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Egypt expert warns Gaza war’s impact on Egyptian-Israeli ties ‘impossible to ignore’

LONDON: Israel’s war in Gaza could have a lasting effect on its ties with Egypt, Middle East Institute expert Mirette Mabrouk has cautioned. The warning came during a panel discussion to mark the 45th anniversary of the peace deal signed between the two Middle East neighbors.
Mabrouk suggested the perception of Israel among the Egyptian public could be severely damaged by the ongoing conflict, adding that the government in Cairo had “exerted an enormous amount of self-control” but would not be able to ignore public attitudes indefinitely.
“After Gaza, it is impossible, impossible to dissociate the societal effects of what is happening on any economic relationship going forward,” she said.
“At the moment it is impossible to overestimate national feeling in Egypt about what is happening in Gaza, and this is important, because the government cannot afford to discount public opinion.”
Her thoughts were echoed by the former assistant secretary-general for humanitarian affairs at the Organization of Islamic Cooperation, Hesham Youssef, who said that while enduring peace between Israel and Egypt was of vital importance to Cairo, so was the future of the Palestinians.
“This treaty has been strategically important … for the whole region,” Youssef said, adding that without it, it was unlikely peace would have followed between Israel and Jordan, or that the Abraham Accords would have ever become viable.
“Egypt paid a very high price for the treaty,” he said. “During the 45 years, Egypt never put its commitments in doubt in relation to the peace treaty.”
Former Knesset member Ksenia Svetlova said Egypt had always been clear with Israel on what it saw as the doorway to a lasting regional peace for Israel, including with Lebanon and the Palestinians.
“Egypt was very keen and very straightforward with Israel from the very beginning — by the beginning, I mean the seminal speech of President Anwar El-Sadat, the hero of peace, in the Israeli Knesset, when he said exactly that: We need to work for peace … peace in the Middle East, not only peace between Israel and Egypt,” she said.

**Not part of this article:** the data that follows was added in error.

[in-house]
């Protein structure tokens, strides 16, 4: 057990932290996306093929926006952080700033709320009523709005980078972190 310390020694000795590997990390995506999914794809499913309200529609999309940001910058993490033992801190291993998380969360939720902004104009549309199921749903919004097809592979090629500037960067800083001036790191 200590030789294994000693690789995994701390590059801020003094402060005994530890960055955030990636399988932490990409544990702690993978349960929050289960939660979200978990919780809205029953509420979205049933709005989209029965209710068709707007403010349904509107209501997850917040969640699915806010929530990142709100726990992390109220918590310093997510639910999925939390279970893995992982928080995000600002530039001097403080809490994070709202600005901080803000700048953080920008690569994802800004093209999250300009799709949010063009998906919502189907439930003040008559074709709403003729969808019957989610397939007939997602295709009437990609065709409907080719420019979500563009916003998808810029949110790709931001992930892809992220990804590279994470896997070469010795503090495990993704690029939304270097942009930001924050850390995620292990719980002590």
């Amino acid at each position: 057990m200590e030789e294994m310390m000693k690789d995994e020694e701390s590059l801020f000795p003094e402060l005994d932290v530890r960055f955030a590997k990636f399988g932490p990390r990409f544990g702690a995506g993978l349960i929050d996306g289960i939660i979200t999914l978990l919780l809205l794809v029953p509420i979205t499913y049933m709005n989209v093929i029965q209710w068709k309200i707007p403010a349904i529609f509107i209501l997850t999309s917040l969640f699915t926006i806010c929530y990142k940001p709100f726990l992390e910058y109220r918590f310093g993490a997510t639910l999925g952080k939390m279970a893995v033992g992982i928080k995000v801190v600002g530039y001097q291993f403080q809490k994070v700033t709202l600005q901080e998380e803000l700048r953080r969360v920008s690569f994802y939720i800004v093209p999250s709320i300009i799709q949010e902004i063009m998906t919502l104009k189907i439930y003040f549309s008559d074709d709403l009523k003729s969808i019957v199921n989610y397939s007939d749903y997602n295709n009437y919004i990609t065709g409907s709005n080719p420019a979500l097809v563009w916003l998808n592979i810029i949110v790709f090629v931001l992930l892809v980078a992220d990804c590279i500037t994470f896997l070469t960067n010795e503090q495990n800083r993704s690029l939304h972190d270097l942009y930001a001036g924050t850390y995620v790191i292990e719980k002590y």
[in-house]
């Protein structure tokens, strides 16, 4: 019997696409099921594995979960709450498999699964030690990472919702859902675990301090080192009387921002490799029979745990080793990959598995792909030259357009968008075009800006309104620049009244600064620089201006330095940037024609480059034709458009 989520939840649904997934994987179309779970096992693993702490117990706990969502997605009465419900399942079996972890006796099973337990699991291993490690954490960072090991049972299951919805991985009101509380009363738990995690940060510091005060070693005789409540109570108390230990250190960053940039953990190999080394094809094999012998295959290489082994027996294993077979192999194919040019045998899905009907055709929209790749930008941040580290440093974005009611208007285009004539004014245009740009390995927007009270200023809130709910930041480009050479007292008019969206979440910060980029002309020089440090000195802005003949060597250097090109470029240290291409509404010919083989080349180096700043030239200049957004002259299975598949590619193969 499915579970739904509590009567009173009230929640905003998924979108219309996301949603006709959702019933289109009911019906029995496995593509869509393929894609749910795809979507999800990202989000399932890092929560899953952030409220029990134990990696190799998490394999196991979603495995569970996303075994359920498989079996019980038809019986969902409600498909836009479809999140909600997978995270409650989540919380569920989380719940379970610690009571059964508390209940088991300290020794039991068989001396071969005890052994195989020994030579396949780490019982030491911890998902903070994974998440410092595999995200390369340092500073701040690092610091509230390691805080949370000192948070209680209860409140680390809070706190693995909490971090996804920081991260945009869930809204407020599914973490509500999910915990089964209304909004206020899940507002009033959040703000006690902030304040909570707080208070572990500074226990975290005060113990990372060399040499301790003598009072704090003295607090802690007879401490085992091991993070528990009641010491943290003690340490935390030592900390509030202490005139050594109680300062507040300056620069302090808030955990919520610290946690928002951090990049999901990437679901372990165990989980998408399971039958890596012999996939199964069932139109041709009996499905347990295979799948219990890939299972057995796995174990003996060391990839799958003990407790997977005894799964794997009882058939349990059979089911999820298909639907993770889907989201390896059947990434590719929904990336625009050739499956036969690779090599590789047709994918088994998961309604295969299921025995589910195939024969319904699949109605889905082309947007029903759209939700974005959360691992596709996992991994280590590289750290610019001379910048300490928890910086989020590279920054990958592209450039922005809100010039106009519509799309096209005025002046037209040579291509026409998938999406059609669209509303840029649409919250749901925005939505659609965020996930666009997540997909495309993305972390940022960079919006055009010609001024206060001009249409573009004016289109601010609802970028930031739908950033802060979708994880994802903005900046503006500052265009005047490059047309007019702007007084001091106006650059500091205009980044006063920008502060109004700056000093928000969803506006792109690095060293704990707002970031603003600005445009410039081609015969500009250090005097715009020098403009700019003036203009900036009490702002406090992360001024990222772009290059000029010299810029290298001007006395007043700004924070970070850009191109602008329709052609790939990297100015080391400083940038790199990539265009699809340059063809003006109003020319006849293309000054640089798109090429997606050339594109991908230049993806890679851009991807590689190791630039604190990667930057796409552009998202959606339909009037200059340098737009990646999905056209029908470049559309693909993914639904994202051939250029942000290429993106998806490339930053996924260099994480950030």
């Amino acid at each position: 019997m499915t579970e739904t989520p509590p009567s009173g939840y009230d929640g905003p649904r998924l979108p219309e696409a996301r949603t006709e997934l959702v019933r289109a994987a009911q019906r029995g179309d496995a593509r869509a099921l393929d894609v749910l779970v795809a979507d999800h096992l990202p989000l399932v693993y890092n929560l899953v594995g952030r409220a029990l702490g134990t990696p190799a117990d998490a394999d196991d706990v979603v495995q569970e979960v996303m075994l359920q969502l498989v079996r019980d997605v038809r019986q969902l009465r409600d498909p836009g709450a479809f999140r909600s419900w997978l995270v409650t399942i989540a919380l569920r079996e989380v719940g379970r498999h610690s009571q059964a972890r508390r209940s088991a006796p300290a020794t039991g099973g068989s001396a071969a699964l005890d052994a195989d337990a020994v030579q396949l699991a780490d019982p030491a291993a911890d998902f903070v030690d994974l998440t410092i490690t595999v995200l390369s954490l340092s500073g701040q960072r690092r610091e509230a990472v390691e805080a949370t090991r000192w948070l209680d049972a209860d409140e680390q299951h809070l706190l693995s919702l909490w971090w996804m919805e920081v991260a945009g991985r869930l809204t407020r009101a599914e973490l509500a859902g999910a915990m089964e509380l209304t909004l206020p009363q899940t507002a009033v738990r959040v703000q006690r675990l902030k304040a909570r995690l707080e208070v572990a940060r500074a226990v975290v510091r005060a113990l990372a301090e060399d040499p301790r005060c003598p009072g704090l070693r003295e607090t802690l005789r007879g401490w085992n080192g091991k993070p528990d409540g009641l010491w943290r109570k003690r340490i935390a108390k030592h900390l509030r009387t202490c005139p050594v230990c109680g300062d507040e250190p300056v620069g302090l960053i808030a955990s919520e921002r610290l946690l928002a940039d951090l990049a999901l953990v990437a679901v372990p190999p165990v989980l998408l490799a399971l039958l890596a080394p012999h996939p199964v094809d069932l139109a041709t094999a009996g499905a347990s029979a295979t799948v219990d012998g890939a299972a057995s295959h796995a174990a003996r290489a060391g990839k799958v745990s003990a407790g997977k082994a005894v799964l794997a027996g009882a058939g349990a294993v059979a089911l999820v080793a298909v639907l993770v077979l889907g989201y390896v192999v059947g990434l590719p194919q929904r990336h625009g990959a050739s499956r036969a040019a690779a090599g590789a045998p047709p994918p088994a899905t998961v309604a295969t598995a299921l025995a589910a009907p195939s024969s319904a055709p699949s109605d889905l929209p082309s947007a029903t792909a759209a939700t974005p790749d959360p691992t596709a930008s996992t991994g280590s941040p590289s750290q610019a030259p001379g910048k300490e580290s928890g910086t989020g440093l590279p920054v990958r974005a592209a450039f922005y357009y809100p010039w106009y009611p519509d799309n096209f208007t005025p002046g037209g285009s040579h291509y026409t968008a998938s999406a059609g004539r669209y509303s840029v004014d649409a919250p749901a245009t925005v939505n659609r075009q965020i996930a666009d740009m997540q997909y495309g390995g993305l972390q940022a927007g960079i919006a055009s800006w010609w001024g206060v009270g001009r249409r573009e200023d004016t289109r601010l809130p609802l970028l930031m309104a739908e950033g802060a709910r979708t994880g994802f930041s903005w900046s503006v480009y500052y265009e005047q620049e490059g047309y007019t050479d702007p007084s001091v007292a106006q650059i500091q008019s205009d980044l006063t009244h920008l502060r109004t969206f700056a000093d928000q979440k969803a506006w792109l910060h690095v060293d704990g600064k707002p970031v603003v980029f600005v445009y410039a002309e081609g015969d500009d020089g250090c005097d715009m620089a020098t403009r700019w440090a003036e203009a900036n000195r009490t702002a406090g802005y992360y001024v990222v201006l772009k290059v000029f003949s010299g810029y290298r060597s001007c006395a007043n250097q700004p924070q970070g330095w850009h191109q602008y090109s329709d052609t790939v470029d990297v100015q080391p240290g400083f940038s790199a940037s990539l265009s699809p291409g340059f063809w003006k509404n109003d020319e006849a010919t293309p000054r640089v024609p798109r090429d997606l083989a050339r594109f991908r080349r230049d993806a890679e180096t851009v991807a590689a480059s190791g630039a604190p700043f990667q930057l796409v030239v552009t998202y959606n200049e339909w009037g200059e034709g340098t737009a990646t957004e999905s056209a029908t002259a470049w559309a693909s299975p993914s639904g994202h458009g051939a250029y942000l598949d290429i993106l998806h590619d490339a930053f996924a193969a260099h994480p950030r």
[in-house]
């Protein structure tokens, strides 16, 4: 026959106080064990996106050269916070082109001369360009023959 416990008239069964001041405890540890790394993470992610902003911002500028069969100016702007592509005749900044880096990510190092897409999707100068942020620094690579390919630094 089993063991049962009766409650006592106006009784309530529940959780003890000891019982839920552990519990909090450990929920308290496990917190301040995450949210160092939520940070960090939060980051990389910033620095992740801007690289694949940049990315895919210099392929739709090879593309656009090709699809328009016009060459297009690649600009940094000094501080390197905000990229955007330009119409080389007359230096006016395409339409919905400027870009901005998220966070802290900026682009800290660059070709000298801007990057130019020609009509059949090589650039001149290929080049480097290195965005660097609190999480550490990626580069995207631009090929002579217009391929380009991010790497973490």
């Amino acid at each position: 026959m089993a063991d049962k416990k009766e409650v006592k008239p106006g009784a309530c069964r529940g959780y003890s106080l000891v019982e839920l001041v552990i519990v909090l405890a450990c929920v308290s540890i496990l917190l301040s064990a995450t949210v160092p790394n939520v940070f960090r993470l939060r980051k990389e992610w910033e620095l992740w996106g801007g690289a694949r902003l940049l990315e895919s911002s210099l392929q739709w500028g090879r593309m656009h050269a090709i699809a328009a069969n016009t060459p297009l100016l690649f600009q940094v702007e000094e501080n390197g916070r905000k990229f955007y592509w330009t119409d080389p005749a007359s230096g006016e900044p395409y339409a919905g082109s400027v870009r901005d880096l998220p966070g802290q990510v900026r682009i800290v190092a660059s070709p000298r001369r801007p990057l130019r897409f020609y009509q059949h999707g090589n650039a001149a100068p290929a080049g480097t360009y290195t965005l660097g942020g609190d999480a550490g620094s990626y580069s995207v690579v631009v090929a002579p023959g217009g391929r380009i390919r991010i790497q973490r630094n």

“We have seen huge development … that shows that cooperation indeed can happen, but I can tell you that Egypt, again, it says today to Israelis, just like it said to Israelis back in 1977 when El-Sadat visited the Knesset, there cannot be a huge movement, a real movement toward normalization … until there (is) a way out, a solution, for the conflict with the Palestinians.”
Youssef said that, while not jeopardizing the peace with Egypt, the ongoing war in Gaza was a source of great concern in Cairo.
“After Oct. 7, Egypt recognized the gravity of what happened, and its impact on the Israel people … and the Egyptian reaction was quite measured. But as time passed by, and the ferocity of the attacks increased, and the number of civilian casualties multiplied, Egyptians’ concerns also grew.”
He added that the US needed to take a greater role in pushing for peace and a two-state solution, which Egypt, he said, was working on closely with Washington.
“This is Egypt’s destiny, and Egypt’s efforts will continue, relentlessly, until peace is achieved,” he said.
Mabrouk added that since the outbreak of the war, “while economic relations between the two countries are steady … at the moment, everything appears to be on hold” between Israel and Egypt.
She added that in part this was due to the response of external actors to the conflict, citing a drop of 50 percent in Red Sea traffic through the Suez Canal and the accompanying collapse of business in the Israeli port town of Eilat as examples of how the conflict was damaging economic relations between the two nations.
Former Ambassador of Israel to Germany Jeremy Issacharoff praised the enduring peace between Israel and Egypt, but warned while Cairo had a “very considerable role” to play in the peace process, until the Israeli hostages taken by Hamas on Oct. 7 were released, the situation would remain hard to resolve.
“I think it’s going to really damage a lot of the possibilities of actually creating a post-war reality that leads to a radical change in the Israeli-Palestinian conflict,” Issacharoff said of the hostages still being held in Gaza.
“Egypt can play a very considerable role regarding the issue of the hostages. It is very important to understand just how crucial this issue is in the public eye of Israelis today.”
Issacharoff added that Gulf states, including Saudi Arabia, could make a huge difference to the future of Gaza, adding: “Bringing Saudi Arabia into the situation could be a vital factor, along with the UAE, in stabilizing the situation in Gaza in terms of reconstructing, and using all the different elements that can be used in order to begin to establish stability and begin to give some sort of stable infrastructure to that area.”
He added that Egypt would play a crucial role, too, in working with the Palestinian Authority to restore order in Gaza and to resurrect the two-state solution.
“Egypt has a vital role with the PA,” he said. “I think the PA — I don’t see any alternative of having it come and re-establish its own rule in Gaza.”
He added: “We have, along with the revitalized PA, to find a way to address and avert the almost imminent or already existent humanitarian crisis in Gaza, but also in stabilizing the West Bank — otherwise, again, we are not going forward.”

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